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Strictest secret!

Who is the Freud who wrote this surprising letter dated January 10, 1910? Is he the father of psychoanalysis, the experienced analyst, or simply a man struggling with his destiny? As an analyst, he guesses that Ferenczi has “a secret reason” for recounting this particular dream to him, a dream which, he says: “must also have a relation to me.” He offers an initial interpretation: “It is easy for me to find the motive for equating me with your father.” And he does not hesitate to disclose what he sees as a symptom in himself, namely the anticipation of his own death:

On the trip I behaved like someone who is taking his leave, who wants to set his house in order. In camp [...] I had real appendix pains for the first time, and for at least a day I was quite despondent [...]

In the letter, Freud gives Ferenczi an Oedipal interpretation as massive as it is dismissive: “So, that provides a basis for the identification. Again, as then, the death of the father is the signal for a great inner cleansing for you, and for an effort to bind the mother to you.” He even drives the point home by asking whether a certain reference in Ferenczi’s letter “is a compliment for the year just past, or whether it is connected with my imminent demise [...]” Half in jest, Freud admits that his symptomatic fantasy is still at work: “Let us nevertheless firmly establish that I myself already decided quite a long time ago not to die until 1916 or 17. Of course, I don’t exactly insist upon it.” Although all this is asserted in a rather abrupt manner, Freud does not claim to be stating absolute truths, and his postulations remain playfol. Still, he speaks with the authority of an analyst addressing a patient, albeit in the absence of any actual context of this kind. Unwittingly, Freud is reinforcing Ferenczi’s propensity for a self-analysis whose results are then reported to him. But this ceases to be the case when, after a long preamble, Freud starts to speak like an analyst addressing another analyst, both of them caught up in the work of reflection which unites them when they dare to speak openly, despite their different sensibilities: “As compensation for this unseemly discussion I want to give you a little piece of theory, which came to me while I was reading your analysis.”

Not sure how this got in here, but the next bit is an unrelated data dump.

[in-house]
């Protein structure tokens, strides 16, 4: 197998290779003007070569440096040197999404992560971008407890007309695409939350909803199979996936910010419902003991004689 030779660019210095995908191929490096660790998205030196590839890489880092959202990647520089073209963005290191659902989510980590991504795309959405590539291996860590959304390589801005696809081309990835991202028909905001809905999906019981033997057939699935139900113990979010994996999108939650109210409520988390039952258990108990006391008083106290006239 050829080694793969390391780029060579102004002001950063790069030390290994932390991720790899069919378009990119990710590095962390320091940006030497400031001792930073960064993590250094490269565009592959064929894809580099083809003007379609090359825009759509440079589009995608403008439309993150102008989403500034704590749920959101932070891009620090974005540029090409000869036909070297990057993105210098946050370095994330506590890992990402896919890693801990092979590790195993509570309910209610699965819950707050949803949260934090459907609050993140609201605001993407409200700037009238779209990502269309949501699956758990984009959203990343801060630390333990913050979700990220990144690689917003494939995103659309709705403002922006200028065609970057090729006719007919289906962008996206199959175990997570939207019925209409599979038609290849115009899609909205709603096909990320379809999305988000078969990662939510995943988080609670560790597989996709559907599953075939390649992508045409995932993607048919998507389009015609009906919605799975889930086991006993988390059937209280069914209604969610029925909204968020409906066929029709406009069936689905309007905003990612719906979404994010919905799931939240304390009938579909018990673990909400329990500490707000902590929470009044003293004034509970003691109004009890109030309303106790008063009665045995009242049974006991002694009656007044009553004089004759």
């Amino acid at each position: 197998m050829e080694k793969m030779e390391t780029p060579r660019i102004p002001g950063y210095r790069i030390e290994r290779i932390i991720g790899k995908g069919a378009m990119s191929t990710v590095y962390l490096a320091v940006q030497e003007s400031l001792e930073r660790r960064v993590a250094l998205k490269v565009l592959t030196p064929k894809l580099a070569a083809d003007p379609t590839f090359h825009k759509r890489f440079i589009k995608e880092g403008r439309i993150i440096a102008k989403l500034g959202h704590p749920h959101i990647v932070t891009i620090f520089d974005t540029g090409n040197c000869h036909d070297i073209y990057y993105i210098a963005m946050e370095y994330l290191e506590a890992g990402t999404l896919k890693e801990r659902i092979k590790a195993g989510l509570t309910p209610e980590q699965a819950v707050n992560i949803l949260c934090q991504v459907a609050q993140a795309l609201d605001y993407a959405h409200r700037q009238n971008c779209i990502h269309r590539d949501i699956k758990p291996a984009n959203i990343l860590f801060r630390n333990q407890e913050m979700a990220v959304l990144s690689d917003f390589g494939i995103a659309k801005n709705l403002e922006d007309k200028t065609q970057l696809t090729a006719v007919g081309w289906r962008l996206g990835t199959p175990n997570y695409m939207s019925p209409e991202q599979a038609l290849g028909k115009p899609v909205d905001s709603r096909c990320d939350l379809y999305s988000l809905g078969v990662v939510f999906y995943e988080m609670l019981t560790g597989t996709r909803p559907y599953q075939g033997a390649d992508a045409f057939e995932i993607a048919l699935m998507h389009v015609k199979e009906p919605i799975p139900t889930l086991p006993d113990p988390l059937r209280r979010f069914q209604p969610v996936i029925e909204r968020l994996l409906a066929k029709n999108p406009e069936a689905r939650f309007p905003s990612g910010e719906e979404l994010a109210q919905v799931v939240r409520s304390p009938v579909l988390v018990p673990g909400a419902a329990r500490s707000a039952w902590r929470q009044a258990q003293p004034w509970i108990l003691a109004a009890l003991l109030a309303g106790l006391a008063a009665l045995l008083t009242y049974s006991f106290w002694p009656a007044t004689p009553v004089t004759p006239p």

In this climate of mutual understanding, Freud returns discreetly to the subjective position he blames Ferenczi for having, to his “requirement of absolute truthfulness,” be it in their discussions or in Ferenczi’s deshe to heal and help those who suffer: “It seems to me that in influencing the sexual drives, we can bring about nothing more than exchanges, displacements, never renunciation, giving up, the resolution of a complex. (Strictest secret!).” Freud seems terrified to conclude that an analysis can only bring about rearrangements, and is therefore interminable. He knows that the enemies of psychoanalysis would immediately seize upon such a potentially scandalous admission and use it to their advantage, in view of harming the cause.

But the fact remains that as early as the start of 1910, and in light of his discussions with Ferenczi, Freud had the feeling that psychoanalysis does not resolve conflicts generated by the instinctual disturbances inherent in human life. The end of an analysis cannot be considered a definitive surpassing or overcoming of such disturbances. Some 30 years later, and four years after the death of his interlocutor, in Analysis Terminable and Interminable, Freud tried to clear up the “strictest secret” he glimpsed in 1910.